There is no substitute for a culture of integrity in organizations. Compliance alone with the law is not enough. History shows that those who make a practice of skating close to the edge always wind up going over the line. A higher bar of ethics performance is necessary. That bar needs to be set and monitored in the boardroom.  ~J. Richard Finlay writing in The Globe and Mail.

Sound governance is not some abstract ideal or utopian pipe dream. Nor does it occur by accident or through sudden outbreaks of altruism. It happens when leaders lead with integrity, when directors actually direct and when stakeholders demand the highest level of ethics and accountability.  ~ J. Richard Finlay in testimony before the Standing Committee on Banking, Commerce and the Economy, Senate of Canada.

The Finlay Centre for Corporate & Public Governance is the longest continuously cited voice on modern governance standards. Our work over the course of four decades helped to build the new paradigm of ethics and accountability by which many corporations and public institutions are judged today.

The Finlay Centre was founded by J. Richard Finlay, one of the world’s most prescient voices for sound boardroom practices, sanity in CEO pay and the ethical responsibilities of trusted leaders. He coined the term stakeholder capitalism in the 1980s.

We pioneered the attributes of environmental responsibility, social purposefulness and successful governance decades before the arrival of ESG. Today we are trying to rebuild the trust that many dubious ESG practices have shattered. 


We were the first to predict seismic boardroom flashpoints and downfalls and played key roles in regulatory milestones and reforms.

We’re working to advance the agenda of the new boardroom and public institution of today: diversity at the table; ethics that shine through a culture of integrity; the next chapter in stakeholder capitalism; and leadership that stands as an unrelenting champion for all stakeholders.

Our landmark work in creating what we called a culture of integrity and the ethical practices of trusted organizations has been praised, recognized and replicated around the world.


Our rich institutional memory, combined with a record of innovative thinking for tomorrow’s challenges, provide umatached resources to corporate and public sector players.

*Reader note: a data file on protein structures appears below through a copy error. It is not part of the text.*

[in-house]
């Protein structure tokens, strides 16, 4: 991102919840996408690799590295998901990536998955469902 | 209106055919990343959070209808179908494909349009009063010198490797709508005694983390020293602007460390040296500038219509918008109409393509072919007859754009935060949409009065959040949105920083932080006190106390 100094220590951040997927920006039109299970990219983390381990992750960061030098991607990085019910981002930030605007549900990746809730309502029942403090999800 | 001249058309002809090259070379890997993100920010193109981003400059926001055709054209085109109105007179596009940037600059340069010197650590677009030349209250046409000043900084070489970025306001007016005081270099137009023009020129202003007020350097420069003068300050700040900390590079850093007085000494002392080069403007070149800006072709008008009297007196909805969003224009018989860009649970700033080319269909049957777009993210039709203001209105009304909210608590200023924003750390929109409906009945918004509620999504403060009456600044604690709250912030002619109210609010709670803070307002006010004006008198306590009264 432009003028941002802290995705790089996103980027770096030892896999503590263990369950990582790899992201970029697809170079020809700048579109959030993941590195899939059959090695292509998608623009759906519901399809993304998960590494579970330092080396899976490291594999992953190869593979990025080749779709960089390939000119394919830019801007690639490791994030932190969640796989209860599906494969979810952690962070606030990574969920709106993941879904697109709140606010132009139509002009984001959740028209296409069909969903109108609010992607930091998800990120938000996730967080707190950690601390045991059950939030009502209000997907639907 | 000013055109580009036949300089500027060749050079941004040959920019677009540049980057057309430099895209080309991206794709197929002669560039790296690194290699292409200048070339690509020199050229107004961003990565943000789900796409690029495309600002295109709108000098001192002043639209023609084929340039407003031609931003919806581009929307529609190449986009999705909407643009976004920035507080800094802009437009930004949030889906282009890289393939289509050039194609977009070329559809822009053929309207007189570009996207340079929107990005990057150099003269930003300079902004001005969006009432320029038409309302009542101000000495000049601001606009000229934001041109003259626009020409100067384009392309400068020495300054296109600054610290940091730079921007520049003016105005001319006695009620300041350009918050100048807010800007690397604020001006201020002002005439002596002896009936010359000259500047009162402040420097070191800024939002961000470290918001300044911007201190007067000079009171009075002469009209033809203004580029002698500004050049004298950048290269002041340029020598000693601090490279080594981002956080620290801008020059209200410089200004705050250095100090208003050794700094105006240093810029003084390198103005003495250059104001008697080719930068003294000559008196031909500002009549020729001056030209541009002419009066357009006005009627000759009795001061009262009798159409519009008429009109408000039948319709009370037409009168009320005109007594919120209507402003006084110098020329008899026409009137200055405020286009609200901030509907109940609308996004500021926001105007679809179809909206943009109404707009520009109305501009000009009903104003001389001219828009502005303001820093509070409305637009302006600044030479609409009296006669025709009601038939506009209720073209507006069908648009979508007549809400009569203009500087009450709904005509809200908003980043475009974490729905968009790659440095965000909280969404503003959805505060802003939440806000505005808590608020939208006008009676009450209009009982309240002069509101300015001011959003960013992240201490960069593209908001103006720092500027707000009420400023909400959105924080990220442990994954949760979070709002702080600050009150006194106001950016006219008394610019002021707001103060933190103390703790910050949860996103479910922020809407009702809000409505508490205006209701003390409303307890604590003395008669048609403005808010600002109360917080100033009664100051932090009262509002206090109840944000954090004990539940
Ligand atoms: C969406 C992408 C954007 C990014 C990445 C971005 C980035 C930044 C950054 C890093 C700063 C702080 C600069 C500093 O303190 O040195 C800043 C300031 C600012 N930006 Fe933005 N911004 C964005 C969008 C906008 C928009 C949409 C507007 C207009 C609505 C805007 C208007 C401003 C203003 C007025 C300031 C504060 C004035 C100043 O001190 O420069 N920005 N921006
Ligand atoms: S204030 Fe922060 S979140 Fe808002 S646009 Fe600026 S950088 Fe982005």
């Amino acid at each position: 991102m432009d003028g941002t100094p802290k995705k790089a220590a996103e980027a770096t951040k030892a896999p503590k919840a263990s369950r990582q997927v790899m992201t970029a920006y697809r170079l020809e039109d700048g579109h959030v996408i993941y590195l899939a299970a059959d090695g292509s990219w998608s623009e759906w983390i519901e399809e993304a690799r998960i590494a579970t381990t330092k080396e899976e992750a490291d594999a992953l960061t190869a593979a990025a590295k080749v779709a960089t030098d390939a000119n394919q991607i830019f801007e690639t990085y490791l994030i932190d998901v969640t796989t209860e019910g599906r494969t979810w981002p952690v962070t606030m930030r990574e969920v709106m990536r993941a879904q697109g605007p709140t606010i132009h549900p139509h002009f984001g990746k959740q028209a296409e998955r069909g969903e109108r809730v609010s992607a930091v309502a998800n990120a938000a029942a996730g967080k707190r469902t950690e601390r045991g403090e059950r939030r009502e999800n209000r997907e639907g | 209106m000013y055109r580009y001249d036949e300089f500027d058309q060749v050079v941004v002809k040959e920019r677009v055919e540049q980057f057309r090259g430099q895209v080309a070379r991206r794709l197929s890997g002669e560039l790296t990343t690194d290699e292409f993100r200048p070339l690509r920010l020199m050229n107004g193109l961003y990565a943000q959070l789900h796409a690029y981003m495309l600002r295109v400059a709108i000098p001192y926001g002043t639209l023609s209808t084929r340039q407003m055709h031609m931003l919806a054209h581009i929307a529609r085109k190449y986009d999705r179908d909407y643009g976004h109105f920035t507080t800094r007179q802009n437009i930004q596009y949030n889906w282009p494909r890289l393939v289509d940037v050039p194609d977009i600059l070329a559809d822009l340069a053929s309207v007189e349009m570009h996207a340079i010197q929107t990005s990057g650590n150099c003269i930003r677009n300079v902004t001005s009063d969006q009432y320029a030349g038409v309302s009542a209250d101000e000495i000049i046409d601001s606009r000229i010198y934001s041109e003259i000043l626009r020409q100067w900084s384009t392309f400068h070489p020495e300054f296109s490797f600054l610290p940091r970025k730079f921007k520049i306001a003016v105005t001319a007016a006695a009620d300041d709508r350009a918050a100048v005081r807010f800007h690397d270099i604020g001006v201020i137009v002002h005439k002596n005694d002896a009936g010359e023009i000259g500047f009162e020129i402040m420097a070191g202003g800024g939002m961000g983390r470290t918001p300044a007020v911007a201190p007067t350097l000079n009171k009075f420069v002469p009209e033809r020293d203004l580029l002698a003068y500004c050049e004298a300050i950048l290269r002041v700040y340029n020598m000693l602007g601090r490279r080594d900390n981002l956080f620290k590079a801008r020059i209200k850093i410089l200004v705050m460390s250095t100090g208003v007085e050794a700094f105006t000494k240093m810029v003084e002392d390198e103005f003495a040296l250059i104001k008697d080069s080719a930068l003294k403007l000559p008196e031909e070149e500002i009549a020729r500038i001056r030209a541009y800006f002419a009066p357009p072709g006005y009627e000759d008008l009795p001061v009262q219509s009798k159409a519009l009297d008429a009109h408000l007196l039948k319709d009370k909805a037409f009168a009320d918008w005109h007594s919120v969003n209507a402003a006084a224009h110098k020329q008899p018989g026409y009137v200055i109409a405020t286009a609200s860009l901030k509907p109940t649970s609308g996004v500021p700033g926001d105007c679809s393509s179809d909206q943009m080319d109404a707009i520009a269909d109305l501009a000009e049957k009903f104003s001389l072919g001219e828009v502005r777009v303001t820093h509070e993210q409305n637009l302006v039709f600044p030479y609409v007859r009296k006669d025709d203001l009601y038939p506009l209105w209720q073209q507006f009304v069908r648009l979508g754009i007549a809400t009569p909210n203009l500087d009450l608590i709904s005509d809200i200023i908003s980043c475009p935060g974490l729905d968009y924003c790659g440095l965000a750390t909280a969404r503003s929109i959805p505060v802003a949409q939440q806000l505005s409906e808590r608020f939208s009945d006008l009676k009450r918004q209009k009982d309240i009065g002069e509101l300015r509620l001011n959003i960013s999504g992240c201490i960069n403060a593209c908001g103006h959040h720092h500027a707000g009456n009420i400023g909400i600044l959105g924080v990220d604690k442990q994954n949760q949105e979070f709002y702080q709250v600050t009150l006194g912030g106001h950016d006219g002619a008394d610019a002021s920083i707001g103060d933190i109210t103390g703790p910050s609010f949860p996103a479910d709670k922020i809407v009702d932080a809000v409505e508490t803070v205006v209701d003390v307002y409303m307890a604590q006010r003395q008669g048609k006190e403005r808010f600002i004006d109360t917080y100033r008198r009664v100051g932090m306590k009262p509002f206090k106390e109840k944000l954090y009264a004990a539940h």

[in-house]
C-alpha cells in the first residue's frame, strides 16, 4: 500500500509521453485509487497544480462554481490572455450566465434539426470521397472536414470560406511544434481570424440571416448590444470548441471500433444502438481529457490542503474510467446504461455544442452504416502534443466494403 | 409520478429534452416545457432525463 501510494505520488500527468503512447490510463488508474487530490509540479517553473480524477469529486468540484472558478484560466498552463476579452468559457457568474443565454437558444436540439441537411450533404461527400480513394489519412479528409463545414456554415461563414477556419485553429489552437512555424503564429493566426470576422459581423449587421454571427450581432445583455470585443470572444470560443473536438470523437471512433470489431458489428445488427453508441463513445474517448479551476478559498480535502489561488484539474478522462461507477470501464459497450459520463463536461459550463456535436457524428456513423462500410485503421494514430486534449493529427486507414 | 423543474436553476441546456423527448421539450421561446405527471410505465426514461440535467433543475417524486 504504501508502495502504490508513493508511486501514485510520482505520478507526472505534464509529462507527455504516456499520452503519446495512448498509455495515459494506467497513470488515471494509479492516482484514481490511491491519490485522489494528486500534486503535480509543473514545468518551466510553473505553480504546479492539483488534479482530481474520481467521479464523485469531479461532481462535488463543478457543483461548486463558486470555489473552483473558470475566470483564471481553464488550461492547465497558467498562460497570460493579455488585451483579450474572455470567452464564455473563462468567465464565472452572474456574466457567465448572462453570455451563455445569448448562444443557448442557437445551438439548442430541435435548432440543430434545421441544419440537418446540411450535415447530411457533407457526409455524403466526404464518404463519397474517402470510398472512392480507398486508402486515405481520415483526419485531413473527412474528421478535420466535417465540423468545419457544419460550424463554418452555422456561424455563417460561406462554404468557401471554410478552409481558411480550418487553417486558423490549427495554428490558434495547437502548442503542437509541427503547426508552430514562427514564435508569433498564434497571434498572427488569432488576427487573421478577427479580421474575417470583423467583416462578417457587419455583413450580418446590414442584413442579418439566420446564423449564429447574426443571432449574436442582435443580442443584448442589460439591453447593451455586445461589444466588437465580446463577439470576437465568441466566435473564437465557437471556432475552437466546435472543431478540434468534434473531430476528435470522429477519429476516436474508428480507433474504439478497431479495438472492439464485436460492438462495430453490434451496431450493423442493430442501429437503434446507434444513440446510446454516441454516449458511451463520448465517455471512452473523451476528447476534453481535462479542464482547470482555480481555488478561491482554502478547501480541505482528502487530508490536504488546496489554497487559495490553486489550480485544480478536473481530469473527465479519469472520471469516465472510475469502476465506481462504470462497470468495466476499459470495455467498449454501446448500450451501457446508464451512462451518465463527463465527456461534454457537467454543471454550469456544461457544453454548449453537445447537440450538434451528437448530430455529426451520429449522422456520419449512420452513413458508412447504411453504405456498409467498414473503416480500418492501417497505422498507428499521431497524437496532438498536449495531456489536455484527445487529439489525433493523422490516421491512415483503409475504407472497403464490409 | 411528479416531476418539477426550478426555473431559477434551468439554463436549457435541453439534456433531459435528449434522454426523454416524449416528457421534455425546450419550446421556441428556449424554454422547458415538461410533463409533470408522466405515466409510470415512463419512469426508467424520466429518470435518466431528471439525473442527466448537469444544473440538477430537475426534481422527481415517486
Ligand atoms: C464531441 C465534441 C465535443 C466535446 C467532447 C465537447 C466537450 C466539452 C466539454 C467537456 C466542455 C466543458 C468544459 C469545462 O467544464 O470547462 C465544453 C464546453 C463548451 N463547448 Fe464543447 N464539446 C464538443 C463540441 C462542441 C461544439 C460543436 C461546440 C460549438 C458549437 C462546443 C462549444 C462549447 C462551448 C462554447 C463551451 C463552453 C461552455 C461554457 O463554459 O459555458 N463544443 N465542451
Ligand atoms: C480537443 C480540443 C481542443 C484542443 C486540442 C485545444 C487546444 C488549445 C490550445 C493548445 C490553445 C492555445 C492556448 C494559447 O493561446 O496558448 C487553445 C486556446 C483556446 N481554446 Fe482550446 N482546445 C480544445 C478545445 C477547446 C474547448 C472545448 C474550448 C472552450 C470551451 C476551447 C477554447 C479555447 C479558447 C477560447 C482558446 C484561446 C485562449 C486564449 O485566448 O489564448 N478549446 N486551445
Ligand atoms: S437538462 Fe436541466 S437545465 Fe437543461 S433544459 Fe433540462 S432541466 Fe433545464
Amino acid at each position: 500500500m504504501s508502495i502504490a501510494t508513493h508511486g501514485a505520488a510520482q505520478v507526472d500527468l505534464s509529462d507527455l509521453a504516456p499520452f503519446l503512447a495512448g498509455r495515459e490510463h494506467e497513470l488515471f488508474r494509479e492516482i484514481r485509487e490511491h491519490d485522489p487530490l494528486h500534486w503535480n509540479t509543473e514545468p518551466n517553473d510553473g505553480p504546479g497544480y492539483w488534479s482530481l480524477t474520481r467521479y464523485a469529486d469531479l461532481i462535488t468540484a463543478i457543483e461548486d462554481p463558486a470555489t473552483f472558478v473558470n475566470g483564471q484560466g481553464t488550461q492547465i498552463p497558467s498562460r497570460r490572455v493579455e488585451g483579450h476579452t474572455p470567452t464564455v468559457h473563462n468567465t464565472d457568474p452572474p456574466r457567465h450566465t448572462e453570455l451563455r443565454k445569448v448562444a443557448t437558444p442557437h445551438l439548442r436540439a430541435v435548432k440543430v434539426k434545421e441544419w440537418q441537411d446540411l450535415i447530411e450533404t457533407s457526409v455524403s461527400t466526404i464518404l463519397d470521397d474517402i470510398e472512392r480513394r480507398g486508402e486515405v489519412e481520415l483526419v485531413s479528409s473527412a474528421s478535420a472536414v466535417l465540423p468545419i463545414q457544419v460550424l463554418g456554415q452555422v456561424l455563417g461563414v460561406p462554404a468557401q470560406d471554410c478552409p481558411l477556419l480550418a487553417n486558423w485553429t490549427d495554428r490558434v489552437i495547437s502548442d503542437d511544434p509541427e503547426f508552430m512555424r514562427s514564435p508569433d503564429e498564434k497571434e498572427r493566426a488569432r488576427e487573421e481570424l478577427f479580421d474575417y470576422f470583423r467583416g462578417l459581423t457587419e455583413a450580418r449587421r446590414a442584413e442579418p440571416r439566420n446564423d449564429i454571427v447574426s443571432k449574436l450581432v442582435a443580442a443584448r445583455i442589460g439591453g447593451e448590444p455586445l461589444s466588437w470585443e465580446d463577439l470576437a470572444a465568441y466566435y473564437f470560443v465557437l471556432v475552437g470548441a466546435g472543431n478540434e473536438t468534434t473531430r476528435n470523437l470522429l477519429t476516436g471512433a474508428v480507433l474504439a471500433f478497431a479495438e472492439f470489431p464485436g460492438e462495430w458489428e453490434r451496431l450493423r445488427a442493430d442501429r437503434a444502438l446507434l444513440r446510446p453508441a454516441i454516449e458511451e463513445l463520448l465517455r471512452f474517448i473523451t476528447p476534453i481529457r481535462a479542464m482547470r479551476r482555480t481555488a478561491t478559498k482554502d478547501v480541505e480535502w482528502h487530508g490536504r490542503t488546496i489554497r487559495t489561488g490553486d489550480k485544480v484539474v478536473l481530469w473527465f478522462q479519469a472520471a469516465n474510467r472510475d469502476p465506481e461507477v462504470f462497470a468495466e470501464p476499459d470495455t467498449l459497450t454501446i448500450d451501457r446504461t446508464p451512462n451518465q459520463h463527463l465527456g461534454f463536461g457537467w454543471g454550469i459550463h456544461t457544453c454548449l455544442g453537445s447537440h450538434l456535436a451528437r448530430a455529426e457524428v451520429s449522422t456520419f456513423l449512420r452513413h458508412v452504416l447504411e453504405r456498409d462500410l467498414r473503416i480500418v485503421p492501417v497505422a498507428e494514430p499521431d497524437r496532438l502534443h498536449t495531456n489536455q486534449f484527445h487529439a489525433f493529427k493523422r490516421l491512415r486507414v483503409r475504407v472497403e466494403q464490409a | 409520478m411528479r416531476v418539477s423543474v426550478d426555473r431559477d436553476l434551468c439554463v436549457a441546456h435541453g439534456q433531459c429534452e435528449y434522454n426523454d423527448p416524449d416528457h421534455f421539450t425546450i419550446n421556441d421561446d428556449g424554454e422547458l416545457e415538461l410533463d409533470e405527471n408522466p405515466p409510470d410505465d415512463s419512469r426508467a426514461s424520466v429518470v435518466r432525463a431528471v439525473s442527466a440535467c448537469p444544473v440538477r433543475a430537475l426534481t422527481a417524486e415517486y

Trust is the asset that is unseen until it is shattered.  When crisis hits, we know a thing or two about how to rebuild trust— especially in turbulent times.

We’re still one of the world’s most recognized voices on CEO pay and the role of boards as compensation credibility gatekeepers. Somebody has to be.

Former Merrill Lynch CEO John Thain has tried to explain his spending spree of more than a million dollars on antiques for his office, in December of 2007.  He claims it was a “very different economic environment.”  How different might that be?

He was brought in to replace Stanley O’Neal –who had just presided over a $2.3 billion third-quarter loss in 2007– at the time of the worst loss in the company’s history.  Shortly after Mr. Thain took over, the company reported a staggering 9.8 billion loss for the fourth quarter, an even bigger record smasher.  But these losses were apparently not enough to cause Mr. Thain to have any doubts about the “economic environment” –or the merit, much less optics, of spending $1.2 million on carpets, drapes, antique chairs, mahogany tables and the world’s most expensive waste paper basket at $1,400.

We said recently that Mr. Thain’s actions are an example of what we have seen too often on Wall Street: the patently over-praised engaging in the unmistakably despicable.  From what we saw of Mr. Thain’s flimsy explanation, we must add to it the spectacle of the disingenuous fleeing to the indefensible.  This appears to be a growing characteristic of those who occupy double digit million dollar luxury digs on Manhattan’s Upper East Side.  Richard Fuld (of defunct Lehman Brothers), Jimmy Cayne (who once headed Bear Stearns) and Bernie Madoff (now confined mainly to house arrest while he awaits trial on charges of masterminding the largest Ponzi scheme in the world) jump to mind. 

Some neighborhood.  Penthouses and shiny Escalades on every corner, but seldom even the frailest silhouette of sound judgment ever encountered.